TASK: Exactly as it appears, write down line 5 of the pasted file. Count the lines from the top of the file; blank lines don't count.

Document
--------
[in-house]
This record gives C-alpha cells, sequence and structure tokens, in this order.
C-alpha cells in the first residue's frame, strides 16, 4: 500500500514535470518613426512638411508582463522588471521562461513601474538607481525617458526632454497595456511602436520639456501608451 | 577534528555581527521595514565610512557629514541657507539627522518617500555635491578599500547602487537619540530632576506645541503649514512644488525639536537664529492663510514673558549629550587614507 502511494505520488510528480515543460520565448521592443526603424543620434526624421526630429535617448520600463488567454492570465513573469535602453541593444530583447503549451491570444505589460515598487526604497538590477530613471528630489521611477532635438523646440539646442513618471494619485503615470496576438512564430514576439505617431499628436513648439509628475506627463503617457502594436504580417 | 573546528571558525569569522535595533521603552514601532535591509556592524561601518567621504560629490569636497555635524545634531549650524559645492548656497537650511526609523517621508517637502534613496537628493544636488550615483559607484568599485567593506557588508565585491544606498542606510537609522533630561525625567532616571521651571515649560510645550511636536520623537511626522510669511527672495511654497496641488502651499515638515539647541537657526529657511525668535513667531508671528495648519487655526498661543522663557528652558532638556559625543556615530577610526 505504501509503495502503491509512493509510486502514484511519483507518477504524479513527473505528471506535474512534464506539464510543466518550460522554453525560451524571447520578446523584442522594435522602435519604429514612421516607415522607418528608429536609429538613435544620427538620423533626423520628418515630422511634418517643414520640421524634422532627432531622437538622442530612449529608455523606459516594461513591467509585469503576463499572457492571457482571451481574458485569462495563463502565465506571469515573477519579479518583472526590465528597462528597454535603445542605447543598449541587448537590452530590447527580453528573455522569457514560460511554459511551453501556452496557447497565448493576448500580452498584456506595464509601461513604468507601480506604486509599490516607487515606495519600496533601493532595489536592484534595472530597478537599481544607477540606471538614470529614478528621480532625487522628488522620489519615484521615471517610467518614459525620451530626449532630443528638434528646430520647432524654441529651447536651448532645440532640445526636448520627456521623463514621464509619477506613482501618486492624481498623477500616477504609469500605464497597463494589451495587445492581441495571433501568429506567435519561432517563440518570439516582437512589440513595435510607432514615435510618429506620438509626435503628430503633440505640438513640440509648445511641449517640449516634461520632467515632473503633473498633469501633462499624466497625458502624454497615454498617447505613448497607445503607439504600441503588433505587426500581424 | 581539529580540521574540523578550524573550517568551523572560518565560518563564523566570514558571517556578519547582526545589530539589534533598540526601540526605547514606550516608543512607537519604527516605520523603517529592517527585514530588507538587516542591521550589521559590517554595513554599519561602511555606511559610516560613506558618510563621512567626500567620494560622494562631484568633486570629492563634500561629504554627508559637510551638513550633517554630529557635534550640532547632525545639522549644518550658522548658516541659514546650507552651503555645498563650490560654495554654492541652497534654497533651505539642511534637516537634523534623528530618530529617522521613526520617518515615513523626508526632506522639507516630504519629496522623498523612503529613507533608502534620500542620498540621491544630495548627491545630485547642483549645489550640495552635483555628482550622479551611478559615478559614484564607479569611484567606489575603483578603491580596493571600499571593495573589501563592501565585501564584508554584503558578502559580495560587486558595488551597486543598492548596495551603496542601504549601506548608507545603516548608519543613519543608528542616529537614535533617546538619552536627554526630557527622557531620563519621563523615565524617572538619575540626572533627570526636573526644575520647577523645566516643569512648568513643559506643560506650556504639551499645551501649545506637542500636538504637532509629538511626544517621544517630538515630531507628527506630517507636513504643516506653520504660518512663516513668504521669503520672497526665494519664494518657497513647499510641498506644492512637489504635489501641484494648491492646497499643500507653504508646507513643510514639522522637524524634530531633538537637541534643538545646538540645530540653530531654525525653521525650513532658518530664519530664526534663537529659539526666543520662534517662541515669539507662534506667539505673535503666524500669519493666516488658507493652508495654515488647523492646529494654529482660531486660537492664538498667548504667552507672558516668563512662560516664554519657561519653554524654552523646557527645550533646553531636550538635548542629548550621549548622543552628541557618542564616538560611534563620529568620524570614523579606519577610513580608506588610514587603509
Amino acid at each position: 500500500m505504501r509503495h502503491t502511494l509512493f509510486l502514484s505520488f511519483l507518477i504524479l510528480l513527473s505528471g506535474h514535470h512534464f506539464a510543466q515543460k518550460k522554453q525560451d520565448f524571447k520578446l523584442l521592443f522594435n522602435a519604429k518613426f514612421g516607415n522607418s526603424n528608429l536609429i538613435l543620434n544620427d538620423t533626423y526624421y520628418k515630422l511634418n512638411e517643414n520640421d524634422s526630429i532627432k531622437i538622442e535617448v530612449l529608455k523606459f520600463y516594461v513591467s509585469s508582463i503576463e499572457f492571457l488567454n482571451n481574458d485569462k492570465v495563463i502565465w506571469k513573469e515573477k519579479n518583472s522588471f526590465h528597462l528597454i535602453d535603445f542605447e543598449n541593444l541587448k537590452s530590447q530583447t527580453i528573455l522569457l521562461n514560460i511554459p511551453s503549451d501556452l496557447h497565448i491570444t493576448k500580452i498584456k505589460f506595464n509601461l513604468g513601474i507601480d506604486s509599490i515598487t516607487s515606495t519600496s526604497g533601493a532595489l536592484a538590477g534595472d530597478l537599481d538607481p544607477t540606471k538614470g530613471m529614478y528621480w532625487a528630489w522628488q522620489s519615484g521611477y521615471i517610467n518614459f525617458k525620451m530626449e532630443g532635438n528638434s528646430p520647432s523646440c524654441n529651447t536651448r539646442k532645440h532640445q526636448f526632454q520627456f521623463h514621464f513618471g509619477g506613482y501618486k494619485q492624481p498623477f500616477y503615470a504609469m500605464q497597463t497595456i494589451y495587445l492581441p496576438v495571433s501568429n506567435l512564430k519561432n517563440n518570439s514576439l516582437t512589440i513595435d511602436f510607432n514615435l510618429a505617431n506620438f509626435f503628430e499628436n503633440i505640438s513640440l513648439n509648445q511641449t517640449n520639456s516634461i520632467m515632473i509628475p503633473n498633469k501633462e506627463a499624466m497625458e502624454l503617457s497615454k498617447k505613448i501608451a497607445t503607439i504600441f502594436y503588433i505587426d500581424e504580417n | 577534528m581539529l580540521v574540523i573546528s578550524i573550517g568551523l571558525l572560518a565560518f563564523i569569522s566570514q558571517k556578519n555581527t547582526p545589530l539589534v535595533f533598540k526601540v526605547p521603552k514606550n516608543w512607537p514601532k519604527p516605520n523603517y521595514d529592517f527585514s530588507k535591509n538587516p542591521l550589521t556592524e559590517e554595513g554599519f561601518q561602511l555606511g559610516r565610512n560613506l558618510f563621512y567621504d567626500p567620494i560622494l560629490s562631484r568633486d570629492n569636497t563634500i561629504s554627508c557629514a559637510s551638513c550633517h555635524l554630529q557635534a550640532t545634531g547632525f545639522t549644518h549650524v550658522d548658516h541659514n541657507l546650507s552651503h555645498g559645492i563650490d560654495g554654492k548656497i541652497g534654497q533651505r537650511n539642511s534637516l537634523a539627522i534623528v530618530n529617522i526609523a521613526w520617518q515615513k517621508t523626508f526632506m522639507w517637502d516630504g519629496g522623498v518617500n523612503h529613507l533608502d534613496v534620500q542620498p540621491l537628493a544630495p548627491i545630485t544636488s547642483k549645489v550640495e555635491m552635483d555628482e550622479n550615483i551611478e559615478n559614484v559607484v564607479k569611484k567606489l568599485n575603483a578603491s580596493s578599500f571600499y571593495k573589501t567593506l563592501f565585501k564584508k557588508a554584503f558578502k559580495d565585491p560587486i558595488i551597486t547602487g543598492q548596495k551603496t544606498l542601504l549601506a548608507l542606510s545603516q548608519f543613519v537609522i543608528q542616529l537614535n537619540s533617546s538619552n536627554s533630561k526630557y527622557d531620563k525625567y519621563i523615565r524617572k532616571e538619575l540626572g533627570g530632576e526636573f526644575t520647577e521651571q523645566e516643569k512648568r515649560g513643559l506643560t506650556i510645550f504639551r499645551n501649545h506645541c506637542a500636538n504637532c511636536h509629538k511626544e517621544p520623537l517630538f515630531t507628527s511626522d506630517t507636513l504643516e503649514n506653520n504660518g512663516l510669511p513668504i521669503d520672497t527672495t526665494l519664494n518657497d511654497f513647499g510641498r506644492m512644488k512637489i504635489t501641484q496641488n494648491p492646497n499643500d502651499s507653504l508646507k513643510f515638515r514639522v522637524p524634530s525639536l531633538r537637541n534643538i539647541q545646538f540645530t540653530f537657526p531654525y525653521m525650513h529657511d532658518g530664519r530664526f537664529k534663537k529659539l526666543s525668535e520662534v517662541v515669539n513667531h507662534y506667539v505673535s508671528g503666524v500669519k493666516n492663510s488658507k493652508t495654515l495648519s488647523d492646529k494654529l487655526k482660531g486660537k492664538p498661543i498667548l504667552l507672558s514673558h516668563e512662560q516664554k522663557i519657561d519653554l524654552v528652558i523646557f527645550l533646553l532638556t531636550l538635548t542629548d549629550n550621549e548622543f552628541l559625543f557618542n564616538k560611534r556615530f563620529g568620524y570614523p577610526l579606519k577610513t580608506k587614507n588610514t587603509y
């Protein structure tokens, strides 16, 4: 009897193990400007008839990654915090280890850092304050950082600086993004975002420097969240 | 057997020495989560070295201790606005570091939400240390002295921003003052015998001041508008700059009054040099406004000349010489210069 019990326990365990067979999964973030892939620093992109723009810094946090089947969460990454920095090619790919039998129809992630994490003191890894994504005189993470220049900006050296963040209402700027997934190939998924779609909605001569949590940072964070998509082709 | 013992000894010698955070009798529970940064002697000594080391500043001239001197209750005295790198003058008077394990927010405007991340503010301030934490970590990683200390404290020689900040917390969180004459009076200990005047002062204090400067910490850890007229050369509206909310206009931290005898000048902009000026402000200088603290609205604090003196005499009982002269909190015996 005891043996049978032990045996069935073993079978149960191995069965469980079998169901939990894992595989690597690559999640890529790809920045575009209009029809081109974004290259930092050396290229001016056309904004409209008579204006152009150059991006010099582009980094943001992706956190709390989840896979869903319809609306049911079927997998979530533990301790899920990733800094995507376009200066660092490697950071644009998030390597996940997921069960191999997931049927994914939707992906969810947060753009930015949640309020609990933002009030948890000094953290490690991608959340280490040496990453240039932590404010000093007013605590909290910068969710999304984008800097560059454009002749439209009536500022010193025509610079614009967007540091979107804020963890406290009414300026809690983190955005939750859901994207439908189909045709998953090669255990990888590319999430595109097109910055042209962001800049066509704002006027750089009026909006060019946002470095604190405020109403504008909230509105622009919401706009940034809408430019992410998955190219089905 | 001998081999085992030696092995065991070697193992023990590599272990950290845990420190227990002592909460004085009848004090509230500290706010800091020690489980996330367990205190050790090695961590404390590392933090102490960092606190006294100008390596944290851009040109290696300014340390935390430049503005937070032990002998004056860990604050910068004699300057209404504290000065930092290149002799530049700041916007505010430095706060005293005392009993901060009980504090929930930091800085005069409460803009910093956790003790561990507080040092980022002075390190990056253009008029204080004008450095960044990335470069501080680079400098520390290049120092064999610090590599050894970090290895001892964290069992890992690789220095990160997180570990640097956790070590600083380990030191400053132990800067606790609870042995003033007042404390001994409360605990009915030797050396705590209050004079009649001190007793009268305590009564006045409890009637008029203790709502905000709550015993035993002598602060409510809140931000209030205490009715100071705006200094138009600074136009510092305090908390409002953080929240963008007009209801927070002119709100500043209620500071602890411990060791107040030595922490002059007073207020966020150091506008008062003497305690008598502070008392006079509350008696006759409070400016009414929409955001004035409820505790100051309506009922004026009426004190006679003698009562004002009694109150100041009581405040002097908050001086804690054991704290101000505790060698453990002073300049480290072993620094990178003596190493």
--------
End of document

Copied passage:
């Protein structure tokens, strides 16, 4: 009897193990400007008839990654915090280890850092304050950082600086993004975002420097969240 | 057997020495989560070295201790606005570091939400240390002295921003003052015998001041508008700059009054040099406004000349010489210069 019990326990365990067979999964973030892939620093992109723009810094946090089947969460990454920095090619790919039998129809992630994490003191890894994504005189993470220049900006050296963040209402700027997934190939998924779609909605001569949590940072964070998509082709 | 013992000894010698955070009798529970940064002697000594080391500043001239001197209750005295790198003058008077394990927010405007991340503010301030934490970590990683200390404290020689900040917390969180004459009076200990005047002062204090400067910490850890007229050369509206909310206009931290005898000048902009000026402000200088603290609205604090003196005499009982002269909190015996 005891043996049978032990045996069935073993079978149960191995069965469980079998169901939990894992595989690597690559999640890529790809920045575009209009029809081109974004290259930092050396290229001016056309904004409209008579204006152009150059991006010099582009980094943001992706956190709390989840896979869903319809609306049911079927997998979530533990301790899920990733800094995507376009200066660092490697950071644009998030390597996940997921069960191999997931049927994914939707992906969810947060753009930015949640309020609990933002009030948890000094953290490690991608959340280490040496990453240039932590404010000093007013605590909290910068969710999304984008800097560059454009002749439209009536500022010193025509610079614009967007540091979107804020963890406290009414300026809690983190955005939750859901994207439908189909045709998953090669255990990888590319999430595109097109910055042209962001800049066509704002006027750089009026909006060019946002470095604190405020109403504008909230509105622009919401706009940034809408430019992410998955190219089905 | 001998081999085992030696092995065991070697193992023990590599272990950290845990420190227990002592909460004085009848004090509230500290706010800091020690489980996330367990205190050790090695961590404390590392933090102490960092606190006294100008390596944290851009040109290696300014340390935390430049503005937070032990002998004056860990604050910068004699300057209404504290000065930092290149002799530049700041916007505010430095706060005293005392009993901060009980504090929930930091800085005069409460803009910093956790003790561990507080040092980022002075390190990056253009008029204080004008450095960044990335470069501080680079400098520390290049120092064999610090590599050894970090290895001892964290069992890992690789220095990160997180570990640097956790070590600083380990030191400053132990800067606790609870042995003033007042404390001994409360605990009915030797050396705590209050004079009649001190007793009268305590009564006045409890009637008029203790709502905000709550015993035993002598602060409510809140931000209030205490009715100071705006200094138009600074136009510092305090908390409002953080929240963008007009209801927070002119709100500043209620500071602890411990060791107040030595922490002059007073207020966020150091506008008062003497305690008598502070008392006079509350008696006759409070400016009414929409955001004035409820505790100051309506009922004026009426004190006679003698009562004002009694109150100041009581405040002097908050001086804690054991704290101000505790060698453990002073300049480290072993620094990178003596190493």